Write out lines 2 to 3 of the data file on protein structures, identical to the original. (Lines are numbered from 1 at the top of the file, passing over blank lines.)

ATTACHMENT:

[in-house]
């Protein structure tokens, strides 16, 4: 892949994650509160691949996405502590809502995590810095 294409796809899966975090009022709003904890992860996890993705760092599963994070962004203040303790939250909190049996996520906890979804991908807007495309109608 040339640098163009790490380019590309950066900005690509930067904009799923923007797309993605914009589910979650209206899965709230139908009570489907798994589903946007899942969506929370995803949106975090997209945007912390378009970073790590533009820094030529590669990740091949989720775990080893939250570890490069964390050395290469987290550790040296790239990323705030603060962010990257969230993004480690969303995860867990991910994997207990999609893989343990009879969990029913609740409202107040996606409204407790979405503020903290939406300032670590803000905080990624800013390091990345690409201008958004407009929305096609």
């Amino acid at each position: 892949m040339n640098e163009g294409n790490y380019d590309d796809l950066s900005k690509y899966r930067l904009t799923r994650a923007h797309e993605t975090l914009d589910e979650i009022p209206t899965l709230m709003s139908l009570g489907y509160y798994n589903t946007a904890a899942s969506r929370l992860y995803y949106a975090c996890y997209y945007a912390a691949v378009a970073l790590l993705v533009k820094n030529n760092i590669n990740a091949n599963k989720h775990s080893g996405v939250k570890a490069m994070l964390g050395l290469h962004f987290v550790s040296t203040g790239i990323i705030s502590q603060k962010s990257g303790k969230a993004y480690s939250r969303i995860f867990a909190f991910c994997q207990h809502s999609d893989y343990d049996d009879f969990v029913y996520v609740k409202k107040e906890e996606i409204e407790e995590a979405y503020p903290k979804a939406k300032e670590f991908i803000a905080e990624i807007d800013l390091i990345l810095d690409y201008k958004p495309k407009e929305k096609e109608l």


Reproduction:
């Protein structure tokens, strides 16, 4: 892949994650509160691949996405502590809502995590810095 294409796809899966975090009022709003904890992860996890993705760092599963994070962004203040303790939250909190049996996520906890979804991908807007495309109608 040339640098163009790490380019590309950066900005690509930067904009799923923007797309993605914009589910979650209206899965709230139908009570489907798994589903946007899942969506929370995803949106975090997209945007912390378009970073790590533009820094030529590669990740091949989720775990080893939250570890490069964390050395290469987290550790040296790239990323705030603060962010990257969230993004480690969303995860867990991910994997207990999609893989343990009879969990029913609740409202107040996606409204407790979405503020903290939406300032670590803000905080990624800013390091990345690409201008958004407009929305096609």
């Amino acid at each position: 892949m040339n640098e163009g294409n790490y380019d590309d796809l950066s900005k690509y899966r930067l904009t799923r994650a923007h797309e993605t975090l914009d589910e979650i009022p209206t899965l709230m709003s139908l009570g489907y509160y798994n589903t946007a904890a899942s969506r929370l992860y995803y949106a975090c996890y997209y945007a912390a691949v378009a970073l790590l993705v533009k820094n030529n760092i590669n990740a091949n599963k989720h775990s080893g996405v939250k570890a490069m994070l964390g050395l290469h962004f987290v550790s040296t203040g790239i990323i705030s502590q603060k962010s990257g303790k969230a993004y480690s939250r969303i995860f867990a909190f991910c994997q207990h809502s999609d893989y343990d049996d009879f969990v029913y996520v609740k409202k107040e906890e996606i409204e407790e995590a979405y503020p903290k979804a939406k300032e670590f991908i803000a905080e990624i807007d800013l390091i990345l810095d690409y201008k958004p495309k407009e929305k096609e109608l």